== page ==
Register Account

Login Help


Sweden’s Telecommunications Regulatory Agency to Require Fee to Run More than 200 W


Effective on November 1, radio amateurs in Sweden who want to run more than 200 W PEP in certain Amateur Radio allocations will have to apply for a transmitter license to do so and pay a yearly fee. Sweden’s telecoms agency PTS has announced a modified listing of license-free transmitters that spells out the changes for Amateur Radio and other services. Sweden eliminated Amateur Radio licenses in 2004, and Amateur Radio in Sweden is “permission free,” but prospective radio amateurs still must pass an examination. A certificate and a call sign, valid for life, are issued without any future fees. Up until now, the maximum permitted power on most HF bands has been 1 kW with no additional authorization required.

“It will be interesting to see how many active [Swedish] operators will apply for high-power permits,” said Henryk Kotowski, SM0JHF, who alerted ARRL to the release of the official PTS order. “I will not. There is a general trend to use less power and smarter, efficient modes.”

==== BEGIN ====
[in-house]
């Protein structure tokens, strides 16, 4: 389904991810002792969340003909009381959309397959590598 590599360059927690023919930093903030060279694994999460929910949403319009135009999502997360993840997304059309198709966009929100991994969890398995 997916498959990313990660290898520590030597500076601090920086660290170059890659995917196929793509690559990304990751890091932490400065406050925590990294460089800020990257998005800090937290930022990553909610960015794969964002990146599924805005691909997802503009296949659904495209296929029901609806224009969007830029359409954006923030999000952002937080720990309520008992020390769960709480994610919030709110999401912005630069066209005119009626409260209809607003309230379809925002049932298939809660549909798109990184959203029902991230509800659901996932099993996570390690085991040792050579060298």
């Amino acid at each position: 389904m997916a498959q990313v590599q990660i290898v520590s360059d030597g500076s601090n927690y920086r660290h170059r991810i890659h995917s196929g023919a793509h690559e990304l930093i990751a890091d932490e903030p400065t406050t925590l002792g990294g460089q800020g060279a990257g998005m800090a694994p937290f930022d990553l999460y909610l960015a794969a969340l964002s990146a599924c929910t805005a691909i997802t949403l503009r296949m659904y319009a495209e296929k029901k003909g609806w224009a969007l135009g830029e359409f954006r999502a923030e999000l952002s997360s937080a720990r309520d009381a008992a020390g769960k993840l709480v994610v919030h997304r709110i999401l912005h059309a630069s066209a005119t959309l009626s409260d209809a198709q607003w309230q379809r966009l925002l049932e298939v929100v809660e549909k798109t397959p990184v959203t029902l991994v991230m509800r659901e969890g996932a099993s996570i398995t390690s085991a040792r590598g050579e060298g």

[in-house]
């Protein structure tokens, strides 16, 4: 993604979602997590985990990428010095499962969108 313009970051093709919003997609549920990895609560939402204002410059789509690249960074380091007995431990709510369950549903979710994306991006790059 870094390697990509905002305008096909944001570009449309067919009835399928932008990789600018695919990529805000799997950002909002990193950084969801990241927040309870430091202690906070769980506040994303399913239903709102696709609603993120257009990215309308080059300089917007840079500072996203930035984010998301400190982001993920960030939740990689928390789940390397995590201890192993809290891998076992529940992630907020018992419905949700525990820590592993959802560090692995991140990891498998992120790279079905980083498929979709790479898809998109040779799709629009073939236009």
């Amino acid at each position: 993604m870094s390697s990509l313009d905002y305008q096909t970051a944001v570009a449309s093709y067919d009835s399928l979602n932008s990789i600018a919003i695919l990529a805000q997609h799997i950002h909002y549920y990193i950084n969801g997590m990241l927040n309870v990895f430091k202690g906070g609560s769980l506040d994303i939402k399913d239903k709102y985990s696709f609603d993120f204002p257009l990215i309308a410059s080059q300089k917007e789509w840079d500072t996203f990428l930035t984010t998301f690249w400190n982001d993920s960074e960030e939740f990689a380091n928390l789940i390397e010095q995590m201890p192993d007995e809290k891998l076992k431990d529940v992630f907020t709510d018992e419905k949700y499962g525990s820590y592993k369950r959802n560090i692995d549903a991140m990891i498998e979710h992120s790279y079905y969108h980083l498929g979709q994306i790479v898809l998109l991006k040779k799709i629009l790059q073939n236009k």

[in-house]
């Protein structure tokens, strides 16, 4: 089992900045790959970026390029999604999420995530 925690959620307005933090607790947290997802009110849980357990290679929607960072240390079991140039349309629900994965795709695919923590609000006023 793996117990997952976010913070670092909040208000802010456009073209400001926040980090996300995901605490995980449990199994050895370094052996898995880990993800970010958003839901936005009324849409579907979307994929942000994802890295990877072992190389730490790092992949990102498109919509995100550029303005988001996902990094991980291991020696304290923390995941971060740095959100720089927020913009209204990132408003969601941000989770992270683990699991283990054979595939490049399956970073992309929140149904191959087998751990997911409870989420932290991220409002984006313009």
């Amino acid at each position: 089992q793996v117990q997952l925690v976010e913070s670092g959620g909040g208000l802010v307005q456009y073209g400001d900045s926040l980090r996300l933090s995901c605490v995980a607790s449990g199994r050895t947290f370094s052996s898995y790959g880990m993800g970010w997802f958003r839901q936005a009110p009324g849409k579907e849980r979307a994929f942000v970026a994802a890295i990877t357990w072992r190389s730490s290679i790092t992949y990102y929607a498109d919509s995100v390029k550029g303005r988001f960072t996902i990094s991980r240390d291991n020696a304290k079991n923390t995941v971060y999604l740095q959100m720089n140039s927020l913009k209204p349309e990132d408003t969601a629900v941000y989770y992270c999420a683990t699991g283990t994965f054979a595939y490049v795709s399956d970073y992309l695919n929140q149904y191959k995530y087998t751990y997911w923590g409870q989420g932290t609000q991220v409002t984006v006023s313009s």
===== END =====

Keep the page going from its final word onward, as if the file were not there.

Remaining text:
Under the amended regulations, radio amateurs would have to apply for permission to run more than 200 W on 160 (1,810 – 1,850 kHz only), 80, 40, 20, 17, 15, 12, 10, and 2 meters, as well as 70 centimeters, and the 1.2, 5.6, 10, 24, 47 GHz, and higher Amateur Radio allocations.

Power restrictions would continue to apply on the 2,200 and 630-meter bands (1 W ERP), on certain segments of 160 meters, and on 60 meters (15 W EIRP), 30 meters (150 W PEP), and 6 meters (200 W PEP). The new regulations would require contesting and moonbounce enthusiasts to register their fixed installations in order to use a high-power amplifier. The annual fee to operate with more than 200 W PEP would be approximately $32 US.

Permits will be issued for 3 years and renewed automatically, assuming the conditions for granting the permit are still met and complies with all rules. Individuals or clubs may register up to five different fixed locations.

The PTS agency has published a summary of the new regulations (in Swedish). 



Instragram     Facebook     Twitter     YouTube     LinkedIn